Now that we have captured an ARP request that has been encapsulated in multicast by VXLAN we will now use the same option in Wireshark to decode the VXLAN packet. This shows the same VXLAN header and the encapsulated ARP request. The host that received this encapsulated ARP request would add the MAC address of the requesting VM in this case VM01 to its VXLAN mapping.
If we re-run the constant ping from VM01 to VM02 we can log into each ESXi host and view its VXLAN mapping of VM MAC addresses. In this case we enable SSH on each host, log into the host and run the command:
esxcli network vswitch dvs vmware vxlan network mapping list --vds-name=dvSwitch --vxlan-id=5000
Where dvSwitch is our vNetwork Distributed switch name and 5000 is the VNI of our VXLAN. This will then show the mappings for our two VM's VM01 and VM02. The inner MAC is the MAC address of the VM and both the outer MAC and outer IP are that of the recipient ESXi hosts vmk1 VMKernel interface. If we were doing VXLAN over a routed network the out IP would still be that of the recipient ESXi host but the outer MAC would be that of the next hop PIM router. I will cover this in a later blog post on VXLAN over a pure layer 3 network using PIM Sparse Mode.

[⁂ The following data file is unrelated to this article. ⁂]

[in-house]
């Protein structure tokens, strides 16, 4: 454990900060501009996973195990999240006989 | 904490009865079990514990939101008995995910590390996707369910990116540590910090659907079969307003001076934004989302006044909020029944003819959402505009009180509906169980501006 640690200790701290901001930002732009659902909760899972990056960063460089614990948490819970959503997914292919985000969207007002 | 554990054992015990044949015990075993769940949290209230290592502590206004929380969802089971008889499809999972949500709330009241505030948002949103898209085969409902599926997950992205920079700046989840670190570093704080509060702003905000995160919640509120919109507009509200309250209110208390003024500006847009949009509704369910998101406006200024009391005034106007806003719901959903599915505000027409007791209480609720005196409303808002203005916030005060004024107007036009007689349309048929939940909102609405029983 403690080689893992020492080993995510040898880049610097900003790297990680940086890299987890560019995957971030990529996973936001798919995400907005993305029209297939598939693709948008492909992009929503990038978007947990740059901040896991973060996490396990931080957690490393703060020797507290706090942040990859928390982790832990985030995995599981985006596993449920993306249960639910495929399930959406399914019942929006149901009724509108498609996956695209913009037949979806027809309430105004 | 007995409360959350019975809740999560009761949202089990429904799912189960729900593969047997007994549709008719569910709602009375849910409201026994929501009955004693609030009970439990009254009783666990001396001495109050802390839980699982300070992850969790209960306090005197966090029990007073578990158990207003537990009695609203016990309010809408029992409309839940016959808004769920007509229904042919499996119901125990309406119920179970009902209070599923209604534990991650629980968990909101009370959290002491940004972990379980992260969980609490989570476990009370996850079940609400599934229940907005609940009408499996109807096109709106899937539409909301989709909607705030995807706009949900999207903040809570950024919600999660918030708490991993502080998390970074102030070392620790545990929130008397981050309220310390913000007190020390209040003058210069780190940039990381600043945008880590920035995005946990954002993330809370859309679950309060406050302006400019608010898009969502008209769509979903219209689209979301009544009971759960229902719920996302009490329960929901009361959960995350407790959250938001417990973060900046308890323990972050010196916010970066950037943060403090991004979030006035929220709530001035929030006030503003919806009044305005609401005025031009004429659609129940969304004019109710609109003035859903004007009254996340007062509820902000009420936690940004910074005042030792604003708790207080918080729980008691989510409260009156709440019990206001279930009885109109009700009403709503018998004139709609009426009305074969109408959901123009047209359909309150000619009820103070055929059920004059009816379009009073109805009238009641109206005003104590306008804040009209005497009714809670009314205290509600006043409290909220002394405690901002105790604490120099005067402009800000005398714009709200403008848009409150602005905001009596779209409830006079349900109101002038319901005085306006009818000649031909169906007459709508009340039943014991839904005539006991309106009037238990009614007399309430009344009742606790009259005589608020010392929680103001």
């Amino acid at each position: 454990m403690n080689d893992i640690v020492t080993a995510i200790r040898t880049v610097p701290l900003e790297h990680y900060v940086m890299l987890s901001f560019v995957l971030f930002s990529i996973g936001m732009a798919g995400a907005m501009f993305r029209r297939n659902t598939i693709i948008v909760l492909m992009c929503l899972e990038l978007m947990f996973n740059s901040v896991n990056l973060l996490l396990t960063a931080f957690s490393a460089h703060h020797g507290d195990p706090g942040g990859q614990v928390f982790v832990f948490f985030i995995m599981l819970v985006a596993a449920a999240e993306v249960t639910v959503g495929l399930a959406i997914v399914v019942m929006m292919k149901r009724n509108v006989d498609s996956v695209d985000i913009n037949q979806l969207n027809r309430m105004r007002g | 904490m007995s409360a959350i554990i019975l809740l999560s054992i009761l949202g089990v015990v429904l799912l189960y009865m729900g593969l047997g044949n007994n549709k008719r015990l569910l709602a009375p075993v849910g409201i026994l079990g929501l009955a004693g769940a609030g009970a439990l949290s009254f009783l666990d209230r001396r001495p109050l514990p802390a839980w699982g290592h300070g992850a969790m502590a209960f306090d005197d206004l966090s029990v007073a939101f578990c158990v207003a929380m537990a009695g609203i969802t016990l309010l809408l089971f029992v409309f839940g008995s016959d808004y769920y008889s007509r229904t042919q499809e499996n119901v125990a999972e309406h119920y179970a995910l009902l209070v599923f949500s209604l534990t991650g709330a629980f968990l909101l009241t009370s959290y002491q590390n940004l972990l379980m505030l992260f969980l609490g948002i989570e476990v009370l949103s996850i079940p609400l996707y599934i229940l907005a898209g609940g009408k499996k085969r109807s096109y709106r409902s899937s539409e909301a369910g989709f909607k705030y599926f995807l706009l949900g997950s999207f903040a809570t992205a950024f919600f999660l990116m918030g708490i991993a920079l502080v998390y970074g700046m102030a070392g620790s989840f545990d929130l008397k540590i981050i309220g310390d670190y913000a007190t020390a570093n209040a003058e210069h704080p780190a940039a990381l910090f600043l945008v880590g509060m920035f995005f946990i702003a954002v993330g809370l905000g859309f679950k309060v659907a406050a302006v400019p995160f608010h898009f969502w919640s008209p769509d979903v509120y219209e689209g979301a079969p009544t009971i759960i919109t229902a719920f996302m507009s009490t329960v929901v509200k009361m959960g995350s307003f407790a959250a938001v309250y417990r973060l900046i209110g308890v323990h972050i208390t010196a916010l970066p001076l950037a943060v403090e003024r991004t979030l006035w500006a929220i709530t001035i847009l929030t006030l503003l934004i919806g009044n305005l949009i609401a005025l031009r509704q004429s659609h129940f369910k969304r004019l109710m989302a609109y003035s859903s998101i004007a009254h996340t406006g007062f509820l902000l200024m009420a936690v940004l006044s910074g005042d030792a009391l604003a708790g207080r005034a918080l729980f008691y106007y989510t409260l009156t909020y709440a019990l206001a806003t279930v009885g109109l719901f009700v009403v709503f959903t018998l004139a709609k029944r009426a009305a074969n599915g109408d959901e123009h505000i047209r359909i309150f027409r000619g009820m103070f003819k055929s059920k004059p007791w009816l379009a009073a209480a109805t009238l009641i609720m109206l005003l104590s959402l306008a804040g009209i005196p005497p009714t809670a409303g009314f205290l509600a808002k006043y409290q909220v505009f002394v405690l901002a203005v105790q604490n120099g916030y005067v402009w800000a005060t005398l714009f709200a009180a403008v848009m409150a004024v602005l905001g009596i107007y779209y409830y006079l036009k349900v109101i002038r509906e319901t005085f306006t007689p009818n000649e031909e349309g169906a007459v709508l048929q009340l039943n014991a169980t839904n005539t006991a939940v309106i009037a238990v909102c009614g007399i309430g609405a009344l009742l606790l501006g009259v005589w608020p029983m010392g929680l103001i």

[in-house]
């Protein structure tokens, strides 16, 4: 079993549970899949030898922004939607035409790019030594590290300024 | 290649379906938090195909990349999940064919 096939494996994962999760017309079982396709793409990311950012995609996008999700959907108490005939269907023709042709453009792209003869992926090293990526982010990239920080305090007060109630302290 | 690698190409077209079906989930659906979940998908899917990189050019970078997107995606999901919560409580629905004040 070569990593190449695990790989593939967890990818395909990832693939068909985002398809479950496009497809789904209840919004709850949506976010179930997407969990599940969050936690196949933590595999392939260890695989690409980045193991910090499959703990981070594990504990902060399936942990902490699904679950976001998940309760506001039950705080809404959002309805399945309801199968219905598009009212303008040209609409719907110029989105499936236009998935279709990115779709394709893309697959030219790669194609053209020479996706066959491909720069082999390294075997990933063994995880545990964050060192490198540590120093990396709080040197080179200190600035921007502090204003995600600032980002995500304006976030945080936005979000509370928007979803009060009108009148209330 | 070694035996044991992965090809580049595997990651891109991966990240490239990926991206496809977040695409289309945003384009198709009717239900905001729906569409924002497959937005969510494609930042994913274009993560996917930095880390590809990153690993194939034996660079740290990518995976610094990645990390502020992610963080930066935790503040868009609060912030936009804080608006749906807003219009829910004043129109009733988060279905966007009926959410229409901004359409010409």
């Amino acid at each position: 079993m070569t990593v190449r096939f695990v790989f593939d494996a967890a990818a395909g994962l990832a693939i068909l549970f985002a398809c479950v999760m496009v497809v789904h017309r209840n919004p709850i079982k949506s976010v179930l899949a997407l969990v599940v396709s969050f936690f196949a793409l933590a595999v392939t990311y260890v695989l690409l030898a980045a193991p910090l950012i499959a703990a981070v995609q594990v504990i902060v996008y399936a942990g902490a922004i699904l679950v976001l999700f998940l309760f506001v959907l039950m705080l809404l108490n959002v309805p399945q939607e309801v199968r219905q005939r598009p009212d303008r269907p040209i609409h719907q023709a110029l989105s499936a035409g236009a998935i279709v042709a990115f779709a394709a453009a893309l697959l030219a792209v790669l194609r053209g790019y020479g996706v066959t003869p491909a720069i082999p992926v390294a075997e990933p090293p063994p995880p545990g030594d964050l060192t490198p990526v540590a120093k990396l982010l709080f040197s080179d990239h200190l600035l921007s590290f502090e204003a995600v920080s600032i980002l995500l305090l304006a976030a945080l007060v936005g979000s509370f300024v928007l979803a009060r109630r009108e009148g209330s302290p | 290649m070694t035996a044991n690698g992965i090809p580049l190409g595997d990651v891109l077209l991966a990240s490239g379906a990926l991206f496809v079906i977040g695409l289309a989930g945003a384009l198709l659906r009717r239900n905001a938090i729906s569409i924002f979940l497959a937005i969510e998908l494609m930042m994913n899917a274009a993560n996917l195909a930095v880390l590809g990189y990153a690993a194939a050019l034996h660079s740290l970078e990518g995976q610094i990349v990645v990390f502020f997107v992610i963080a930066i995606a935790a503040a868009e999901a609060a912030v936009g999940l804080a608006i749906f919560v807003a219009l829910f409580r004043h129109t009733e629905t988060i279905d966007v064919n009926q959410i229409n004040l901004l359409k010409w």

VXLAN mappings for VNI 5000
As you can see the destination for VM01 on host ESXi1 matches the MAC and IP address of that hosts VMKernel interface vmk1.
Another thing you can do is to view from the ESXi cli the VNI to multicast group mapping using the command:
esxcli network vswitch dvs vmware vxlan network list --vds-name=dvSwitch --vxlan-id=5000
There are more combinations of "esxcli network vswitch dvs vmware vxlan" command than Ive played with or could cover in this blog post.
Thats the end of this blog post, as this is my 1st lab blog post I really appreciate any constructive feedback as I hope to add more blogs posts as I lab things up at home depending on free home time
VXLAN Lab setup as per Figure 1.0 below:
Computer with 16GB RAM, quad core i5 CPU and Solid state disk.
VMware Workstation verson 8
One VM for vCenter, one VM for shared storage and two ESXi VMs with virtualised VT-x enabled. vShield Manager as a VM on the virtual ESXi hosts.
I hope to create a blog post for each of the below in the coming months:
VXLAN over Layer 3 using PIM-SM
vCNS Edge SSL VPN.
vCNS Edge firewall and CLI/debugging
and hopefully more.....
Thanks for reading.